A History of ECTS, 1989-2019: Developing a World Standard for Credit Transfer and Accumulation in Higher Education

Robert Wagenaar*

*Corresponding author for this work

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    A History of ECTS, 1989 - 2019 celebrates the 30th anniversary of the European credit system for higher education. It is the first publication that documents the origin and the development of ECTS over time. Papers that have been published about ECTS cover aspects of it, but its full and remarkable history has not yet been told. This book intends to fill this void. Today, the use of ECTS credit points in higher education in Europe is routinely perceived as a day-to-day reality. Its underpinning concept – workload – has also been picked-up in other world regions.
    The development of ECTS had to start from scratch because worldwide there was no experience in setting up and running a national and/or international student workload-based transfer system that applied credit points. A Pilot Scheme (1989-1995) was set up to define ECTS. It involved five subject areas, and 145 higher education institutions in total, and set out to develop a sustainable, robust and reliable tool to facilitate international student mobility. Based on the notions of trust and confidence and the concept of ‘relative’ student workload, it was unique. It opted for 60 credit points to represent one academic year.
    Around 2000 it was concluded that ECTS in its present form was no longer sustainable and that action was required. There were concerns about a lack of flexibility and the level of recognition. It was thought necessary to transform the European Credit Transfer System into a European Credit Transfer and Accumulation System. This implied an adjustment of the ECTS principles: not only student workload but also the outcomes of the learning process should be decisive for awarding credit points. This linked ECTS to the paradigm change that was embraced in 2009 by the Bologna Process: from the expertise-driven approach to the so-called student-centred approach -; that is to make what students need to operate successfully in society after graduation the focal point of educational programmes. At present, nearly all of the 48 signatory of the Bologna Declaration are convinced that ECTS is a key instrument for student-centred reform of higher education programmes.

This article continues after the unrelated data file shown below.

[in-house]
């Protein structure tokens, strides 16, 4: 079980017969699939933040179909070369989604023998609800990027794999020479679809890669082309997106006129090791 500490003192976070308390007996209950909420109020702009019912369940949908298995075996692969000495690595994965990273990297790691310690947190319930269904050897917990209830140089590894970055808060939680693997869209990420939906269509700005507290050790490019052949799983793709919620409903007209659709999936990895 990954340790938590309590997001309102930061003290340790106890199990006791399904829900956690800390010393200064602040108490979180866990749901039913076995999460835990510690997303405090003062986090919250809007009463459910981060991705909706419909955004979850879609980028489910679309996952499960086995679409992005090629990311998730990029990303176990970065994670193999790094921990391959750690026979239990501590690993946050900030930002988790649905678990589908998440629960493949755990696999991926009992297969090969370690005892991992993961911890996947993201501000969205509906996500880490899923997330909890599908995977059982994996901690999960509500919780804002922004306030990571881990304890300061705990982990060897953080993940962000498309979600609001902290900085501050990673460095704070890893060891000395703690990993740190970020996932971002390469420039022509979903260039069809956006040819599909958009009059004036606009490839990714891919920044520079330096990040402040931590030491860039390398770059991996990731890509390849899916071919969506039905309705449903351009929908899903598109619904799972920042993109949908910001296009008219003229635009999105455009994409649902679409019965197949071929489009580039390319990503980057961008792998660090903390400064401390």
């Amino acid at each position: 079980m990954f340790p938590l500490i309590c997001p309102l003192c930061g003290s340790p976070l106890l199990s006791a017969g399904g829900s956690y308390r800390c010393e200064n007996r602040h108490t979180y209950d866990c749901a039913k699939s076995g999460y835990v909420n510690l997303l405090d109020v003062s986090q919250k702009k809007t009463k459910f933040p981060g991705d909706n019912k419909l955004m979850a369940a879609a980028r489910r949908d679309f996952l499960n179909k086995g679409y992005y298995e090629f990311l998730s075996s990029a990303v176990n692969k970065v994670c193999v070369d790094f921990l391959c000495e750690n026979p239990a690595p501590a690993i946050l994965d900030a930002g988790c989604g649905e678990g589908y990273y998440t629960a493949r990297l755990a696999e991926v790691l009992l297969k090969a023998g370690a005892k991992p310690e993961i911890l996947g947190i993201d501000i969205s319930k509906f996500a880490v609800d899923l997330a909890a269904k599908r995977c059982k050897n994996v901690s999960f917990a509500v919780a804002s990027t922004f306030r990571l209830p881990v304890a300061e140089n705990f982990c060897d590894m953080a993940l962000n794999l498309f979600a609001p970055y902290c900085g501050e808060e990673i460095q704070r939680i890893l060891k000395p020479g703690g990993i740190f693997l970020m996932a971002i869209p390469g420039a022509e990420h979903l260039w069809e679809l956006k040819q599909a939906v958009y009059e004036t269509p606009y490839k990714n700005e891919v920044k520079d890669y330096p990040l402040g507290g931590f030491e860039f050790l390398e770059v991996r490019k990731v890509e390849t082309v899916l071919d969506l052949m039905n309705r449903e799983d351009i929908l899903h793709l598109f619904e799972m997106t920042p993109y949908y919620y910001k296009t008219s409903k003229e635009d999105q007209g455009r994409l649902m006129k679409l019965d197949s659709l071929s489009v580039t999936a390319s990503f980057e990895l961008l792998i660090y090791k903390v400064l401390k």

Original languageEnglish
    Place of PublicationBilbao and Groningen
    PublisherInternational Tuning Academy
    Number of pages117
    ISBN (Print)978-84-1325-042-7
    Publication statusPublished - Dec-2019


    • ECTS
    • Credit system
    • Credit points
    • Student worked
    • Learning Outcomes
    • Credit mobility
    • Credit transfer
    • Credit accumulation

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